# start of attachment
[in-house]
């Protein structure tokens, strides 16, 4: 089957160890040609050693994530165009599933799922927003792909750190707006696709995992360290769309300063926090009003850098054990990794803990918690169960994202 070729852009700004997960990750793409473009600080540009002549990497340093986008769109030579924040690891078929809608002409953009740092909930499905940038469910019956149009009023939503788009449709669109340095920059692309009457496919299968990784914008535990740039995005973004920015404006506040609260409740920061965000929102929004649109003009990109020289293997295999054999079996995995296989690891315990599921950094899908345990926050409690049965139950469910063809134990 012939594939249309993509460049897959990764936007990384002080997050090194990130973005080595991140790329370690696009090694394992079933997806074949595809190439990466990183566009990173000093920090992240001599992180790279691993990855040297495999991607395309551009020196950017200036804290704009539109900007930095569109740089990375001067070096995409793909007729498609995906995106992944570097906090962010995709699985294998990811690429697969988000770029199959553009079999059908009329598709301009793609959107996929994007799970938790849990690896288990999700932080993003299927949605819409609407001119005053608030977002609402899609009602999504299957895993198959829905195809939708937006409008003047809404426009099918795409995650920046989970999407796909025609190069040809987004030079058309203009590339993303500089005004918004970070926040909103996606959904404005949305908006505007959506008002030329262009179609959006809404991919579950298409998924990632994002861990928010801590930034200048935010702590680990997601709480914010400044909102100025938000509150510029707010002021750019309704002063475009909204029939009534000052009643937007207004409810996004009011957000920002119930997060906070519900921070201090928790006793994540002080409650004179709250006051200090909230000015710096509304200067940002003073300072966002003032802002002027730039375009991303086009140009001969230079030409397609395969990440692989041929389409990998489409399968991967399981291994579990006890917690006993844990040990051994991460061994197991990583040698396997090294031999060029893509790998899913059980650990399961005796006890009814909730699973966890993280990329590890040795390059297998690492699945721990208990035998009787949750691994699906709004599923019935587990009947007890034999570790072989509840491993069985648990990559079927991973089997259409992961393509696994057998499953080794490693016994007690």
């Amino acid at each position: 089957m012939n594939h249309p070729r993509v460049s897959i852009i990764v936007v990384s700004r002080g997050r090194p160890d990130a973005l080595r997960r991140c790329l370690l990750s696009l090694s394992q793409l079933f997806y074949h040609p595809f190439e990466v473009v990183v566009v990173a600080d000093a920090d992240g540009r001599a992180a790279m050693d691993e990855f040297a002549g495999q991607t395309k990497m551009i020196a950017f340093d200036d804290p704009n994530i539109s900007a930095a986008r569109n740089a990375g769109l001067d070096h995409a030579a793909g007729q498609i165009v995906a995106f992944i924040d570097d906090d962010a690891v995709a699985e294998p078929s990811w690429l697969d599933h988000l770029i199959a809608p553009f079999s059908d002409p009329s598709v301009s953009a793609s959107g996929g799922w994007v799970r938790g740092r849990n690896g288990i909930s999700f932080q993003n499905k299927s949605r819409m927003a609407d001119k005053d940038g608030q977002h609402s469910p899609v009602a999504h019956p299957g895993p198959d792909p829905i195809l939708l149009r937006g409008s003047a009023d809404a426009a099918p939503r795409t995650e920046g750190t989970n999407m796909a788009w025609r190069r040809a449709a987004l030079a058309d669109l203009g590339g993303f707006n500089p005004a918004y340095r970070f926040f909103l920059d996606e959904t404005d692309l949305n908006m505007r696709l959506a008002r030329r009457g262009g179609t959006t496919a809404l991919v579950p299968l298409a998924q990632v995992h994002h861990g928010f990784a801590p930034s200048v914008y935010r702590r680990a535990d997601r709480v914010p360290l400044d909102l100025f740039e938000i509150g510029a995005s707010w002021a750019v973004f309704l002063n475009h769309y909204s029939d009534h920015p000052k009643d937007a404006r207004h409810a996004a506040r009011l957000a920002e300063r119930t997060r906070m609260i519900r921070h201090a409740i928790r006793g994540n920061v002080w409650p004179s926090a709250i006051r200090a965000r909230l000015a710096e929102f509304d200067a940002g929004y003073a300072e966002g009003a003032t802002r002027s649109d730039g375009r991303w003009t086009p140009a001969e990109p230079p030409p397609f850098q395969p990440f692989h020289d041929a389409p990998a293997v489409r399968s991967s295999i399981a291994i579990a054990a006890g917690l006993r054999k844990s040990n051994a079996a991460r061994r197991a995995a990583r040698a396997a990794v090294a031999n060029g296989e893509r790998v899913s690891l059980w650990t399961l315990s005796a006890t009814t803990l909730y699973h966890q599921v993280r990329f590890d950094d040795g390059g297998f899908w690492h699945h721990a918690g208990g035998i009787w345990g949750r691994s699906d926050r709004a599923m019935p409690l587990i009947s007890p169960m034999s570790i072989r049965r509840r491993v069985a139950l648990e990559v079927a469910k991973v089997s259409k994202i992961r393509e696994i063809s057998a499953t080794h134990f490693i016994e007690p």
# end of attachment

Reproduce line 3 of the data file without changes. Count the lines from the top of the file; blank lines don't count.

């Amino acid at each position: 089957m012939n594939h249309p070729r993509v460049s897959i852009i990764v936007v990384s700004r002080g997050r090194p160890d990130a973005l080595r997960r991140c790329l370690l990750s696009l090694s394992q793409l079933f997806y074949h040609p595809f190439e990466v473009v990183v566009v990173a600080d000093a920090d992240g540009r001599a992180a790279m050693d691993e990855f040297a002549g495999q991607t395309k990497m551009i020196a950017f340093d200036d804290p704009n994530i539109s900007a930095a986008r569109n740089a990375g769109l001067d070096h995409a030579a793909g007729q498609i165009v995906a995106f992944i924040d570097d906090d962010a690891v995709a699985e294998p078929s990811w690429l697969d599933h988000l770029i199959a809608p553009f079999s059908d002409p009329s598709v301009s953009a793609s959107g996929g799922w994007v799970r938790g740092r849990n690896g288990i909930s999700f932080q993003n499905k299927s949605r819409m927003a609407d001119k005053d940038g608030q977002h609402s469910p899609v009602a999504h019956p299957g895993p198959d792909p829905i195809l939708l149009r937006g409008s003047a009023d809404a426009a099918p939503r795409t995650e920046g750190t989970n999407m796909a788009w025609r190069r040809a449709a987004l030079a058309d669109l203009g590339g993303f707006n500089p005004a918004y340095r970070f926040f909103l920059d996606e959904t404005d692309l949305n908006m505007r696709l959506a008002r030329r009457g262009g179609t959006t496919a809404l991919v579950p299968l298409a998924q990632v995992h994002h861990g928010f990784a801590p930034s200048v914008y935010r702590r680990a535990d997601r709480v914010p360290l400044d909102l100025f740039e938000i509150g510029a995005s707010w002021a750019v973004f309704l002063n475009h769309y909204s029939d009534h920015p000052k009643d937007a404006r207004h409810a996004a506040r009011l957000a920002e300063r119930t997060r906070m609260i519900r921070h201090a409740i928790r006793g994540n920061v002080w409650p004179s926090a709250i006051r200090a965000r909230l000015a710096e929102f509304d200067a940002g929004y003073a300072e966002g009003a003032t802002r002027s649109d730039g375009r991303w003009t086009p140009a001969e990109p230079p030409p397609f850098q395969p990440f692989h020289d041929a389409p990998a293997v489409r399968s991967s295999i399981a291994i579990a054990a006890g917690l006993r054999k844990s040990n051994a079996a991460r061994r197991a995995a990583r040698a396997a990794v090294a031999n060029g296989e893509r790998v899913s690891l059980w650990t399961l315990s005796a006890t009814t803990l909730y699973h966890q599921v993280r990329f590890d950094d040795g390059g297998f899908w690492h699945h721990a918690g208990g035998i009787w345990g949750r691994s699906d926050r709004a599923m019935p409690l587990i009947s007890p169960m034999s570790i072989r049965r509840r491993v069985a139950l648990e990559v079927a469910k991973v089997s259409k994202i992961r393509e696994i063809s057998a499953t080794h134990f490693i016994e007690p």